Alami, I., Babić, M., Dixon, A.D., Liu, I. (2022) Special issue introduction: what is the new state capitalism? Contemporary Politics

This article introduces and lays the groundwork for this Contemporary Politics special issue on the ‘new’ state capitalism. We start by noting that the rubric state capitalism tends to elicit paradoxical responses, from uncritically embracing the term and overstretching its realms of application, to rejecting its validity altogether. We argue that the source of such ambivalence resides in issues of conceptual definition, which have led to a number of analytical impasses. We propose instead to construe state capitalism as a set of critical interrogations concerning the changing role of the state, thereby introducing a degree of plasticity in the use of the category. We call this the problématique of state capitalism. We subsequently identify three major themes that are explored in this dedicated issue, and that warrant further research in light of the COVID-19 pandemic, namely (1) its class underpinnings, (2) its global nature, and (3) its relational character.


Babić, M. (2021) State capital in a geoeconomic world: mapping state-led foreign investment in the global political economy. Review of International Political Economy.

What are the consequences of the rise of foreign state-led investment for international politics? Existing research oscillates between a ‘geopolitical’ and a ‘commercial’ logic driving this type of investment and remains inconclusive about its wider international reverberations. In this paper, I suggest going beyond this dichotomy by analyzing its systemic consequences. To do so, I conceptually delineate a geoeconomic approach that emphasizes the globalized nature of foreign state investment. I argue that foreign state investment creates system-level patterns, which can be studied by observing similar sectoral and geographic investment behavior. I map this phenomenon globally for the first time, drawing on the largest dataset on foreign state investment. Empirically, I show how foreign state investment is highly concentrated in Europe, North America and East Asia, and is owned by a handful of dominant states. It is especially European geo-industrial clusters that represent the hotspots of such concentration. The findings also suggest that three global industries – energy production, high-tech manufacturing, and transportation and logistics – form the key areas for current and future state-led investment concentration. With these contributions, the paper illuminates the increasing presence of states as owners in the global political economy, and facilitates its study as a geoeconomic phenomenon.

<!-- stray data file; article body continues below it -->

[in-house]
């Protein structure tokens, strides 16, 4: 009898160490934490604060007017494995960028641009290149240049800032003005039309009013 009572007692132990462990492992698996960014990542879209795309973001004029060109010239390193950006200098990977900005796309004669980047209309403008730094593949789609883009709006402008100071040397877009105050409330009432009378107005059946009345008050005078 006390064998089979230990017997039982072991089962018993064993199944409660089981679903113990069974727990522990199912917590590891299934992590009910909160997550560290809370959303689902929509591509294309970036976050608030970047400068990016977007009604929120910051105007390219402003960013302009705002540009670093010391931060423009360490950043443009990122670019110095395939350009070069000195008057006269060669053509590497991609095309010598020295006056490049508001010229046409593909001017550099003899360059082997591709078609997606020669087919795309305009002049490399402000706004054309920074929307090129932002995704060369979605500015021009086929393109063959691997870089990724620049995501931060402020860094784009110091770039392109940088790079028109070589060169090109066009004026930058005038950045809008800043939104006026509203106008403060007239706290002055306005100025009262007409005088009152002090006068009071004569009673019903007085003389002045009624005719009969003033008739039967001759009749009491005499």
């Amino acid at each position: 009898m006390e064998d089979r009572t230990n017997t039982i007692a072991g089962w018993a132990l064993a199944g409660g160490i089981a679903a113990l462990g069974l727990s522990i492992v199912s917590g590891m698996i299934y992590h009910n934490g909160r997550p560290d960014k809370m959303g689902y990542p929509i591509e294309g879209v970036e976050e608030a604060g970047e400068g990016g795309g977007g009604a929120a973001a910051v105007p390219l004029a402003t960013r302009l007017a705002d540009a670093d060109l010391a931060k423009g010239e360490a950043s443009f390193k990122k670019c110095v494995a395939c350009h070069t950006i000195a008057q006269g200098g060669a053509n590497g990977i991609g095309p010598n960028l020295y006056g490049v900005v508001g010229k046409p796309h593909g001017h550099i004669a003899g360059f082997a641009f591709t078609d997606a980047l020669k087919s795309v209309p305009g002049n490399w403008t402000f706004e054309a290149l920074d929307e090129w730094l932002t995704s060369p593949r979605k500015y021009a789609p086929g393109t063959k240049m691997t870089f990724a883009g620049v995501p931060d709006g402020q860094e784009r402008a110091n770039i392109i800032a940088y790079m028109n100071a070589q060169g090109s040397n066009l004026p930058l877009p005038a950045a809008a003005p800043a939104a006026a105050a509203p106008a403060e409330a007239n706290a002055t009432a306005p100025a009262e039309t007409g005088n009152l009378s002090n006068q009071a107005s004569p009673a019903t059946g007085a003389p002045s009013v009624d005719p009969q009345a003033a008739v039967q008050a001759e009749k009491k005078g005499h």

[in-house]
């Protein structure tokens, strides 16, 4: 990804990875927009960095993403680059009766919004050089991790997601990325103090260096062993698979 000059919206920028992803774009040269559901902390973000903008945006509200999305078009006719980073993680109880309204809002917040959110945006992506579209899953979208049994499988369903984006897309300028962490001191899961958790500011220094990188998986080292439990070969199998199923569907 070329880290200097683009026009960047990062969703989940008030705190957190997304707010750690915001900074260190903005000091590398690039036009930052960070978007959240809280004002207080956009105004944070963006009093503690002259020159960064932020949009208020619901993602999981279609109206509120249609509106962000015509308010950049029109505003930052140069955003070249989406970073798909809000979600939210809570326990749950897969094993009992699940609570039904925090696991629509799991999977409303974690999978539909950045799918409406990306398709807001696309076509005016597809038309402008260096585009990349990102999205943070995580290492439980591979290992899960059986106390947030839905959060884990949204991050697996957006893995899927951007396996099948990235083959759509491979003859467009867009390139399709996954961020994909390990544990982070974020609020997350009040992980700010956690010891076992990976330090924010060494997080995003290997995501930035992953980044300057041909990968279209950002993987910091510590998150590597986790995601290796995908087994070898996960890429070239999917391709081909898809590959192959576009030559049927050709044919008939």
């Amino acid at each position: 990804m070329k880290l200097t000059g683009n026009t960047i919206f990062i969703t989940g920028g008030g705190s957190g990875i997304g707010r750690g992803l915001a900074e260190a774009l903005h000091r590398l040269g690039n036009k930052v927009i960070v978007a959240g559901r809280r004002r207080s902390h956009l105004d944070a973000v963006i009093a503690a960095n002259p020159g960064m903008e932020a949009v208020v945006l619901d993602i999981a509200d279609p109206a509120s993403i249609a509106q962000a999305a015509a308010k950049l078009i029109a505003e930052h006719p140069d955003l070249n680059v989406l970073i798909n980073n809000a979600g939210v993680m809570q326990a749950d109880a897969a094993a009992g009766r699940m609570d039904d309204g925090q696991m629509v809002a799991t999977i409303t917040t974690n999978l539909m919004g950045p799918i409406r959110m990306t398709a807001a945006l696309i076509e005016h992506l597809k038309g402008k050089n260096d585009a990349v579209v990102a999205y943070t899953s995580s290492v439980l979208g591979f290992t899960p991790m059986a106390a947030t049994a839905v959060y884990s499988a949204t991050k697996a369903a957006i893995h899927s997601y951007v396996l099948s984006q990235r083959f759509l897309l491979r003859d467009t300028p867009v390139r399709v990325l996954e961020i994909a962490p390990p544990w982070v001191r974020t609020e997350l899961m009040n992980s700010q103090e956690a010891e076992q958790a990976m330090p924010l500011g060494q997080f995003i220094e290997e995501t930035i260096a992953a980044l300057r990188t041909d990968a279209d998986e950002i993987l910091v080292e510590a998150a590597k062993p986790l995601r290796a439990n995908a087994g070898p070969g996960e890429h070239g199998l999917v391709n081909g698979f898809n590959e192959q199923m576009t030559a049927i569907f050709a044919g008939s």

Increasing Chinese investment has raised the spectre of strategic state influence in Europe, yet the transformative potential of state capital as a global phenomenon remains under-explored. This article sheds light on the dual imperatives of transnationalizing state capital wherein the movement of capital entails both profit maximization and the extra-profit interests of the state. State-capitalist entities such as sovereign wealth funds (SWFs) are both market-facing and politically driven, disrupting ideological norms surrounding the strictly safe-keeper role of the state in private capital accumulation. The authors draw on the case of the China Investment Corporation, China’s premier SWF, to argue that the transnationalization of state capital is a process deeply embedded in the liberal international order, and that it signals the metamorphosis of global capitalism in palimpsest-like ways. The global financial professions, namely investment banking, corporate law and management consulting along with other advisory services, have legitimated state capital by normalizing its political origins through technocratic, expert-driven practice to the effect that it is treated as no different from private capital in global capital networks. The article identifies three logics of practice by which professionals legitimate state capital: adoption, alliance and recreation of financial practices that have facilitated the embeddedness of state capital in global markets.